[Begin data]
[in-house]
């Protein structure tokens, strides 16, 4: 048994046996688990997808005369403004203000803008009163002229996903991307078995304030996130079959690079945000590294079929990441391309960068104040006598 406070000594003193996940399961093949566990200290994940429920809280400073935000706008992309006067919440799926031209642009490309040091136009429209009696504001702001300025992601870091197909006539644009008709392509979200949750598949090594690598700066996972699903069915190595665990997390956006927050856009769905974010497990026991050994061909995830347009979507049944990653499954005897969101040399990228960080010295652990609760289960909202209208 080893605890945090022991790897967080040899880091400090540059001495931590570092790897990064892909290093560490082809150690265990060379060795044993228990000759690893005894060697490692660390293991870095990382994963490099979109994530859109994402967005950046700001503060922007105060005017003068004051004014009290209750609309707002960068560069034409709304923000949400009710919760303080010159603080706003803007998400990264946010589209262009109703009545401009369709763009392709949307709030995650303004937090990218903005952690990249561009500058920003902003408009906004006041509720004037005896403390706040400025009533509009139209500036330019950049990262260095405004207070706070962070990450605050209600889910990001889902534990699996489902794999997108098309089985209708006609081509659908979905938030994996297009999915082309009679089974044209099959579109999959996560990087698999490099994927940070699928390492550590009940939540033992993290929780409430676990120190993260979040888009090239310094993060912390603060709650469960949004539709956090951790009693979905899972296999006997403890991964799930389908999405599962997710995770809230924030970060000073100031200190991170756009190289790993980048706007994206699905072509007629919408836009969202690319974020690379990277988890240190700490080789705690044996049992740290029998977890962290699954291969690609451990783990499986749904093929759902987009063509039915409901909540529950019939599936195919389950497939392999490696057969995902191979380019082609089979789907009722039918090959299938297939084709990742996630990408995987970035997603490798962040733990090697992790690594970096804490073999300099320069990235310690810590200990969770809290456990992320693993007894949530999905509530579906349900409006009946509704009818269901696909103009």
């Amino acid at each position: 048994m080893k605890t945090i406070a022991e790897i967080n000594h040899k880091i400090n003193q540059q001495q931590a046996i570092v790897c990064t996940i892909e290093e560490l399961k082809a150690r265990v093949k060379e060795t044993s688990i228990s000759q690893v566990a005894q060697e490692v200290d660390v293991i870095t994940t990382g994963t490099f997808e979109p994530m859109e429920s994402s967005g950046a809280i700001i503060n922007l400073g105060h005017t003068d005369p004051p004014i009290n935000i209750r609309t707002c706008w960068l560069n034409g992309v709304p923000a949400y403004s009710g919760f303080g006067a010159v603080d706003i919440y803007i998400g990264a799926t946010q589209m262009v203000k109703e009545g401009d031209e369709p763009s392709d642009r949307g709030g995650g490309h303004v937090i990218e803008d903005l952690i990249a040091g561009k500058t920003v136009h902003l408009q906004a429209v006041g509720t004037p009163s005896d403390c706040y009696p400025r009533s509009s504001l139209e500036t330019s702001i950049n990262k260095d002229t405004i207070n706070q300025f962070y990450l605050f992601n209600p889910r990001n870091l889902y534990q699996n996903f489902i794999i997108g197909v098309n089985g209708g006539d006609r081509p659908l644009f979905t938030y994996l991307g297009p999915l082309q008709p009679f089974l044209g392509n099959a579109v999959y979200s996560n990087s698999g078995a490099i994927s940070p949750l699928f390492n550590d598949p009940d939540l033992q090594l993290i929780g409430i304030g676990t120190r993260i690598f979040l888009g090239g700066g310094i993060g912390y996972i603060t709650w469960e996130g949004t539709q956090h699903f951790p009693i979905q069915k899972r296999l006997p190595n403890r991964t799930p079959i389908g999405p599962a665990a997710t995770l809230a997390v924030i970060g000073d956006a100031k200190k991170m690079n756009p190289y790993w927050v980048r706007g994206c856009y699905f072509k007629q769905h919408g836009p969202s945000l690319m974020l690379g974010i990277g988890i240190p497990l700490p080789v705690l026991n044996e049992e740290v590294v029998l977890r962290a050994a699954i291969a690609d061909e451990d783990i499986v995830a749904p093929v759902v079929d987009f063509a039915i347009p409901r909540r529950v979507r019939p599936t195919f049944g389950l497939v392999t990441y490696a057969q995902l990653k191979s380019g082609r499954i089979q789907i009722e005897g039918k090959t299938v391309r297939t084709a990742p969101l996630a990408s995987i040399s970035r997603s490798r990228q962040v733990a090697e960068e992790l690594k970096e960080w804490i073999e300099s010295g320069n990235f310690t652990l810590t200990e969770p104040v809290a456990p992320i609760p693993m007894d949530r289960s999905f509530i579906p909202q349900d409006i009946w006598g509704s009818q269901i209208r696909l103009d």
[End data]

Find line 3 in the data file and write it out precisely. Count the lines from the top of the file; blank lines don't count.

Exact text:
């Amino acid at each position: 048994m080893k605890t945090i406070a022991e790897i967080n000594h040899k880091i400090n003193q540059q001495q931590a046996i570092v790897c990064t996940i892909e290093e560490l399961k082809a150690r265990v093949k060379e060795t044993s688990i228990s000759q690893v566990a005894q060697e490692v200290d660390v293991i870095t994940t990382g994963t490099f997808e979109p994530m859109e429920s994402s967005g950046a809280i700001i503060n922007l400073g105060h005017t003068d005369p004051p004014i009290n935000i209750r609309t707002c706008w960068l560069n034409g992309v709304p923000a949400y403004s009710g919760f303080g006067a010159v603080d706003i919440y803007i998400g990264a799926t946010q589209m262009v203000k109703e009545g401009d031209e369709p763009s392709d642009r949307g709030g995650g490309h303004v937090i990218e803008d903005l952690i990249a040091g561009k500058t920003v136009h902003l408009q906004a429209v006041g509720t004037p009163s005896d403390c706040y009696p400025r009533s509009s504001l139209e500036t330019s702001i950049n990262k260095d002229t405004i207070n706070q300025f962070y990450l605050f992601n209600p889910r990001n870091l889902y534990q699996n996903f489902i794999i997108g197909v098309n089985g209708g006539d006609r081509p659908l644009f979905t938030y994996l991307g297009p999915l082309q008709p009679f089974l044209g392509n099959a579109v999959y979200s996560n990087s698999g078995a490099i994927s940070p949750l699928f390492n550590d598949p009940d939540l033992q090594l993290i929780g409430i304030g676990t120190r993260i690598f979040l888009g090239g700066g310094i993060g912390y996972i603060t709650w469960e996130g949004t539709q956090h699903f951790p009693i979905q069915k899972r296999l006997p190595n403890r991964t799930p079959i389908g999405p599962a665990a997710t995770l809230a997390v924030i970060g000073d956006a100031k200190k991170m690079n756009p190289y790993w927050v980048r706007g994206c856009y699905f072509k007629q769905h919408g836009p969202s945000l690319m974020l690379g974010i990277g988890i240190p497990l700490p080789v705690l026991n044996e049992e740290v590294v029998l977890r962290a050994a699954i291969a690609d061909e451990d783990i499986v995830a749904p093929v759902v079929d987009f063509a039915i347009p409901r909540r529950v979507r019939p599936t195919f049944g389950l497939v392999t990441y490696a057969q995902l990653k191979s380019g082609r499954i089979q789907i009722e005897g039918k090959t299938v391309r297939t084709a990742p969101l996630a990408s995987i040399s970035r997603s490798r990228q962040v733990a090697e960068e992790l690594k970096e960080w804490i073999e300099s010295g320069n990235f310690t652990l810590t200990e969770p104040v809290a456990p992320i609760p693993m007894d949530r289960s999905f509530i579906p909202q349900d409006i009946w006598g509704s009818q269901i209208r696909l103009d």